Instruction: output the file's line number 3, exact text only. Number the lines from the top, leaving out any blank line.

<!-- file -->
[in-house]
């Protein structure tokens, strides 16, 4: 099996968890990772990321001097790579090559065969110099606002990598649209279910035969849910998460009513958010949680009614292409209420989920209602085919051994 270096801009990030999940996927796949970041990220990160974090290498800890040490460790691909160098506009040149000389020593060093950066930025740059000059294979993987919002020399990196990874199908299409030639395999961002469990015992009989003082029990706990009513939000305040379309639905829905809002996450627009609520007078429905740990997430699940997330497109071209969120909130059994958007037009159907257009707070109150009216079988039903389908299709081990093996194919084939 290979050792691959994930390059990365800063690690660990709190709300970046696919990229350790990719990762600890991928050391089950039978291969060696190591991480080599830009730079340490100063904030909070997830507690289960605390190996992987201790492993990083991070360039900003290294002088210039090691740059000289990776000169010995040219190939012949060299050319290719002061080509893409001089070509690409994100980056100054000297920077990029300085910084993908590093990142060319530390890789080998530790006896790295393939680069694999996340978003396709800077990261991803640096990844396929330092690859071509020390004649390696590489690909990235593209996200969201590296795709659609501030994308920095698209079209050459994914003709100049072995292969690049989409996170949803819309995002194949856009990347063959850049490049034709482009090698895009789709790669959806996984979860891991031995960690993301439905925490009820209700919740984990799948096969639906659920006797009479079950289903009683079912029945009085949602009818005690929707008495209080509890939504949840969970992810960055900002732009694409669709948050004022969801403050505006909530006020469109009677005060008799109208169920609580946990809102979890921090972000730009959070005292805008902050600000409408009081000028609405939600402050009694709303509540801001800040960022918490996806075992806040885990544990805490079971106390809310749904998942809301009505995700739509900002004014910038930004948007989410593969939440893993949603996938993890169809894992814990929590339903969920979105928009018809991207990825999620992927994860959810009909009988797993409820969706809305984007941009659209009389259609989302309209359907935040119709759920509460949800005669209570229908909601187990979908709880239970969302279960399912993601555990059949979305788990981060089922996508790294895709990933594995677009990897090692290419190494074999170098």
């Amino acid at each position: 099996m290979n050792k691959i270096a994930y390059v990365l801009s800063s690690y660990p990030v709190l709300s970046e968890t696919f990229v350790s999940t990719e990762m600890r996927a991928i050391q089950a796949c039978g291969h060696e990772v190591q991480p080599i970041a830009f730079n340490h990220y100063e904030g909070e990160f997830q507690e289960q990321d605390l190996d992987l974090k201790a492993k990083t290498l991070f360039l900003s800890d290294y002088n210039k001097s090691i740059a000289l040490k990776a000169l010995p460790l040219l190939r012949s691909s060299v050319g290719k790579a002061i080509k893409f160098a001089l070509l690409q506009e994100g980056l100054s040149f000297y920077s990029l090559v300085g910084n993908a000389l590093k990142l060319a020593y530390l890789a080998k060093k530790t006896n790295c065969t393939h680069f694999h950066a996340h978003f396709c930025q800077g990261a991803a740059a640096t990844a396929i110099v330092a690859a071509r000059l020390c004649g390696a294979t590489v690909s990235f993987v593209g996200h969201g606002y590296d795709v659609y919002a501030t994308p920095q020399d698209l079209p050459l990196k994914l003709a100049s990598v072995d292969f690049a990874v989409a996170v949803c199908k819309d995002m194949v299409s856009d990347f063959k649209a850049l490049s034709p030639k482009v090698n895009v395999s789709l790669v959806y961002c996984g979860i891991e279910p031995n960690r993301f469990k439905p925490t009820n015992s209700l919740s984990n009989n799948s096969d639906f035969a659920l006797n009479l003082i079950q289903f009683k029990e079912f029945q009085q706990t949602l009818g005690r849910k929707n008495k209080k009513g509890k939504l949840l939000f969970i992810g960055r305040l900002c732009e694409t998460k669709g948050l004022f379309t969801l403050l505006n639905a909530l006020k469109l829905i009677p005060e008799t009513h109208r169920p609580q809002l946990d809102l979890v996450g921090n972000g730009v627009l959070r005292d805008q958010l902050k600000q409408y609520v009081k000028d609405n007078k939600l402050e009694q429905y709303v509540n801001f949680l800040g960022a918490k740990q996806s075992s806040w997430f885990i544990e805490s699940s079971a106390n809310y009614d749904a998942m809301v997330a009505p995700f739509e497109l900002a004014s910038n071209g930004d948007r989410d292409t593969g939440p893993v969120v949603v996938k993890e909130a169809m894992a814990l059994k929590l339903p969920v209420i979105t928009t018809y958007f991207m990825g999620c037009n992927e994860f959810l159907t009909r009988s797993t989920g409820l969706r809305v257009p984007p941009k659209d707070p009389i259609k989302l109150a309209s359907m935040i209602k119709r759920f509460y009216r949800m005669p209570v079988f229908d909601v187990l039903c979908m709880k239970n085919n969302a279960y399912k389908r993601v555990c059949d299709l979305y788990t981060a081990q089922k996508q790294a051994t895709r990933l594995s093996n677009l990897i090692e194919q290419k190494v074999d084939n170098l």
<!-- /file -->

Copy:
């Amino acid at each position: 099996m290979n050792k691959i270096a994930y390059v990365l801009s800063s690690y660990p990030v709190l709300s970046e968890t696919f990229v350790s999940t990719e990762m600890r996927a991928i050391q089950a796949c039978g291969h060696e990772v190591q991480p080599i970041a830009f730079n340490h990220y100063e904030g909070e990160f997830q507690e289960q990321d605390l190996d992987l974090k201790a492993k990083t290498l991070f360039l900003s800890d290294y002088n210039k001097s090691i740059a000289l040490k990776a000169l010995p460790l040219l190939r012949s691909s060299v050319g290719k790579a002061i080509k893409f160098a001089l070509l690409q506009e994100g980056l100054s040149f000297y920077s990029l090559v300085g910084n993908a000389l590093k990142l060319a020593y530390l890789a080998k060093k530790t006896n790295c065969t393939h680069f694999h950066a996340h978003f396709c930025q800077g990261a991803a740059a640096t990844a396929i110099v330092a690859a071509r000059l020390c004649g390696a294979t590489v690909s990235f993987v593209g996200h969201g606002y590296d795709v659609y919002a501030t994308p920095q020399d698209l079209p050459l990196k994914l003709a100049s990598v072995d292969f690049a990874v989409a996170v949803c199908k819309d995002m194949v299409s856009d990347f063959k649209a850049l490049s034709p030639k482009v090698n895009v395999s789709l790669v959806y961002c996984g979860i891991e279910p031995n960690r993301f469990k439905p925490t009820n015992s209700l919740s984990n009989n799948s096969d639906f035969a659920l006797n009479l003082i079950q289903f009683k029990e079912f029945q009085q706990t949602l009818g005690r849910k929707n008495k209080k009513g509890k939504l949840l939000f969970i992810g960055r305040l900002c732009e694409t998460k669709g948050l004022f379309t969801l403050l505006n639905a909530l006020k469109l829905i009677p005060e008799t009513h109208r169920p609580q809002l946990d809102l979890v996450g921090n972000g730009v627009l959070r005292d805008q958010l902050k600000q409408y609520v009081k000028d609405n007078k939600l402050e009694q429905y709303v509540n801001f949680l800040g960022a918490k740990q996806s075992s806040w997430f885990i544990e805490s699940s079971a106390n809310y009614d749904a998942m809301v997330a009505p995700f739509e497109l900002a004014s910038n071209g930004d948007r989410d292409t593969g939440p893993v969120v949603v996938k993890e909130a169809m894992a814990l059994k929590l339903p969920v209420i979105t928009t018809y958007f991207m990825g999620c037009n992927e994860f959810l159907t009909r009988s797993t989920g409820l969706r809305v257009p984007p941009k659209d707070p009389i259609k989302l109150a309209s359907m935040i209602k119709r759920f509460y009216r949800m005669p209570v079988f229908d909601v187990l039903c979908m709880k239970n085919n969302a279960y399912k389908r993601v555990c059949d299709l979305y788990t981060a081990q089922k996508q790294a051994t895709r990933l594995s093996n677009l990897i090692e194919q290419k190494v074999d084939n170098l």